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March 30 - April 1, 2017, Raleigh, NC

Thursday, March 30

SEAALL Institute - Continuing the Conversation: Identifying, Teaching, and Assessing Technological Competency

Following on the heels of the SEAALL/SWALL institute in Dallas last year, program proposals for our meeting in Raleigh indicated that technology competency was still on our members’ minds. This year’s institute will offer speakers from academia and practice to discuss what it means for our students (and soon-to-be associates) to be technologically competent, and how we can assess whether such competency has been achieved. The institute will discuss not only legal education’s role in teaching technology competence, but it will also address what law firms expect new associates to know, with the goal of identifying how the academy and practice can work together to identify skill gaps in this area. The institute will also address the ethical requirements of being technologically competent (and what can happen when an attorney is not), and how some states are explicitly requiring continuing legal education hours in technology. We hope you will join us in continuing this very important conversation.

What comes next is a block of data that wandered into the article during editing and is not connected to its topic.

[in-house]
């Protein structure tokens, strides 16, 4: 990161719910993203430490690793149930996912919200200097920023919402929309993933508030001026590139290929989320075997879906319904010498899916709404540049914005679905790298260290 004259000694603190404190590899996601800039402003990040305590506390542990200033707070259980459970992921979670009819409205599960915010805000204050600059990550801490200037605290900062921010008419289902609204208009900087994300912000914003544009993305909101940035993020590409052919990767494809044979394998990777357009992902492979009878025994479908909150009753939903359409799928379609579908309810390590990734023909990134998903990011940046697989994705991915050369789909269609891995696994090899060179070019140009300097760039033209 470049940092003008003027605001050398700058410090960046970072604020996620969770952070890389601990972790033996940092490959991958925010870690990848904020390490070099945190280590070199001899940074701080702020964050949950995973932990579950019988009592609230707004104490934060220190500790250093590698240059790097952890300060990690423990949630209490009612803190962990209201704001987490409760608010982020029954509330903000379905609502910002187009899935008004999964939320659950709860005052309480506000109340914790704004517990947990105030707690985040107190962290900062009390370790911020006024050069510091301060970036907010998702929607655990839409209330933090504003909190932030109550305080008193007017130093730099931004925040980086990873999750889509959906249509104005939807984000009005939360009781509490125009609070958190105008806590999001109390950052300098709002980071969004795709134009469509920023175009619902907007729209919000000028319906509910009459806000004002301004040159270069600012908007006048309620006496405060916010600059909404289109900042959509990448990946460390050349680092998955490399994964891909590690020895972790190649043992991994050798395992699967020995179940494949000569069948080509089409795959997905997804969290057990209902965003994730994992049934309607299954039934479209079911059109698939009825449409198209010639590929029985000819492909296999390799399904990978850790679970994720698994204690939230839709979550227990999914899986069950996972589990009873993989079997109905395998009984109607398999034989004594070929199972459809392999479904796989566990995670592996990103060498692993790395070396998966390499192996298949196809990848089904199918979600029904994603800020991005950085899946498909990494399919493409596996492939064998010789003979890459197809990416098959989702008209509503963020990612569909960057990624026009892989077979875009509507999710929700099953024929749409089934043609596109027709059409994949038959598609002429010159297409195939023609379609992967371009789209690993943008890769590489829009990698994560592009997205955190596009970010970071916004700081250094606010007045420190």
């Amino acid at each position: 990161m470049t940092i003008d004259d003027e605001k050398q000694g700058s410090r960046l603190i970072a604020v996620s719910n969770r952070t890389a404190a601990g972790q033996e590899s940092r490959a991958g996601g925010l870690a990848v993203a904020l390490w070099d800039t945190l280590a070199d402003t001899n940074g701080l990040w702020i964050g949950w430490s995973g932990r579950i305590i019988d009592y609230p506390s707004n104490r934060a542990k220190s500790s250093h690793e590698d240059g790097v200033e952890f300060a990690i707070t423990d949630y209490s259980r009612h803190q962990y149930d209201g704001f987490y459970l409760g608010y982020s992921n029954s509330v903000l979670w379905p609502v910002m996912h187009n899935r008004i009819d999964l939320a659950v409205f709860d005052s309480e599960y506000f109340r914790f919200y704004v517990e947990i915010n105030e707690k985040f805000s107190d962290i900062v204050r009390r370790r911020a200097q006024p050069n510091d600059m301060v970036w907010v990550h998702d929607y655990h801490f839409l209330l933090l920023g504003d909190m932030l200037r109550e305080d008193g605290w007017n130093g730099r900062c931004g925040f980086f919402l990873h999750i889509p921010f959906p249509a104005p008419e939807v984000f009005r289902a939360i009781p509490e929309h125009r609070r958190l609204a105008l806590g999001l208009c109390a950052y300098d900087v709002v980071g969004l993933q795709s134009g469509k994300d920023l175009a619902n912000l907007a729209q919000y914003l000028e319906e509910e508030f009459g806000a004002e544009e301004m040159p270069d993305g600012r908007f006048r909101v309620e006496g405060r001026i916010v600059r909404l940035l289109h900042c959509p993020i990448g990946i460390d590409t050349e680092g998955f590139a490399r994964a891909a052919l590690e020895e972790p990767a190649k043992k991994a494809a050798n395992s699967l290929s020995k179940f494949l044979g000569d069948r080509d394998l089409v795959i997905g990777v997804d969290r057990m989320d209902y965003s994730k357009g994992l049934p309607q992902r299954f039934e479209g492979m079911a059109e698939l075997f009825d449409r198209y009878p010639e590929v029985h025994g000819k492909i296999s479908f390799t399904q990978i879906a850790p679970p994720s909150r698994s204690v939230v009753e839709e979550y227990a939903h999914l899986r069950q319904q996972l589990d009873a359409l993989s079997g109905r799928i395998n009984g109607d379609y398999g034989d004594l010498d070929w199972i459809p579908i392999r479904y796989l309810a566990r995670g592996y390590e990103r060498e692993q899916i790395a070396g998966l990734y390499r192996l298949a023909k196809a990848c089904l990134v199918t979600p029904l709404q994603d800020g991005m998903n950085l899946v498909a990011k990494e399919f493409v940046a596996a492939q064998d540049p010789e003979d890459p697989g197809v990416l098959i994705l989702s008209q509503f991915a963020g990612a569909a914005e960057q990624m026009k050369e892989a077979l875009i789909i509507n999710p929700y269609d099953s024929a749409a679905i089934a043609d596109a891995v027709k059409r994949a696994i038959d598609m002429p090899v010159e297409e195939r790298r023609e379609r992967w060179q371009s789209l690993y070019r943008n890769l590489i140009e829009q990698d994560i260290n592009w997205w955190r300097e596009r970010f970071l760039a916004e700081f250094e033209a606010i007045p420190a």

7:00 am - 12:00 pm Registration open

8:00 am - 9:00 am

Breakfast, Capital Room

9:00 am - 9:05 am Opening Remarks - Jason Sowards, Associate Director for Public Services & Lecturer in Law, Vanderbilt Law School; SEAALL Vice President and Chair of the Program Committee
9:05 am - 10:05 am
Session 1

Setting the Stage: Technological Competence in Legal Education & Ethical Compliance, Phyllis Craig-Taylor, Dean and Professor of Law, North Carolina Central University School of Law; Nichole P. McLaughlin, Assistant Ethics Counsel & District Bar Liaison for the North Carolina State Bar; Jeff Ward, Associate Clinical Professor of Law, Director of Start-Up Ventures Clinic, Duke University Law School